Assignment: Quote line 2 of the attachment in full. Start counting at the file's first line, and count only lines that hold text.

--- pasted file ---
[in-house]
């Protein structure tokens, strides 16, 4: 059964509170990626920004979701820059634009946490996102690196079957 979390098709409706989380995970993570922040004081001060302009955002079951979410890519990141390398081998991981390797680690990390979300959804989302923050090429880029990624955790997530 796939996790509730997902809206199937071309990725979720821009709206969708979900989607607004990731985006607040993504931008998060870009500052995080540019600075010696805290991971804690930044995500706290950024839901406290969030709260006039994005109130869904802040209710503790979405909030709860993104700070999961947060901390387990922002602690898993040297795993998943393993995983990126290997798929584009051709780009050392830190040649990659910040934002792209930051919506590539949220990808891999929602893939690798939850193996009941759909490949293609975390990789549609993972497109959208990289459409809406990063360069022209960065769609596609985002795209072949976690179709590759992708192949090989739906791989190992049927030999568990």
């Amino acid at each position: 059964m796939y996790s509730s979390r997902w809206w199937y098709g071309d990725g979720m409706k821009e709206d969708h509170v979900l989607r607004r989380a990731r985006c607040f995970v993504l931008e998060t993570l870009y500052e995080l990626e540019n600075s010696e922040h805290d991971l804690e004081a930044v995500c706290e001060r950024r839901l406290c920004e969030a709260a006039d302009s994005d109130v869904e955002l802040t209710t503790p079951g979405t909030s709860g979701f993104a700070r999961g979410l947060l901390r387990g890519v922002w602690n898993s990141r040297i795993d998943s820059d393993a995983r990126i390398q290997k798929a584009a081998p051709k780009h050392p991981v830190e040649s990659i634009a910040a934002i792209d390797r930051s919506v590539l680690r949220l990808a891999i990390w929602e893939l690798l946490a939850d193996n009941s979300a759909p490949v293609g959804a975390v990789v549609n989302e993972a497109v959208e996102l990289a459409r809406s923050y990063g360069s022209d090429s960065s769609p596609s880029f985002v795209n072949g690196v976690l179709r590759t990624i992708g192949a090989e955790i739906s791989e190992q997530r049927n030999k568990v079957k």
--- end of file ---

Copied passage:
């Protein structure tokens, strides 16, 4: 059964509170990626920004979701820059634009946490996102690196079957 979390098709409706989380995970993570922040004081001060302009955002079951979410890519990141390398081998991981390797680690990390979300959804989302923050090429880029990624955790997530 796939996790509730997902809206199937071309990725979720821009709206969708979900989607607004990731985006607040993504931008998060870009500052995080540019600075010696805290991971804690930044995500706290950024839901406290969030709260006039994005109130869904802040209710503790979405909030709860993104700070999961947060901390387990922002602690898993040297795993998943393993995983990126290997798929584009051709780009050392830190040649990659910040934002792209930051919506590539949220990808891999929602893939690798939850193996009941759909490949293609975390990789549609993972497109959208990289459409809406990063360069022209960065769609596609985002795209072949976690179709590759992708192949090989739906791989190992049927030999568990």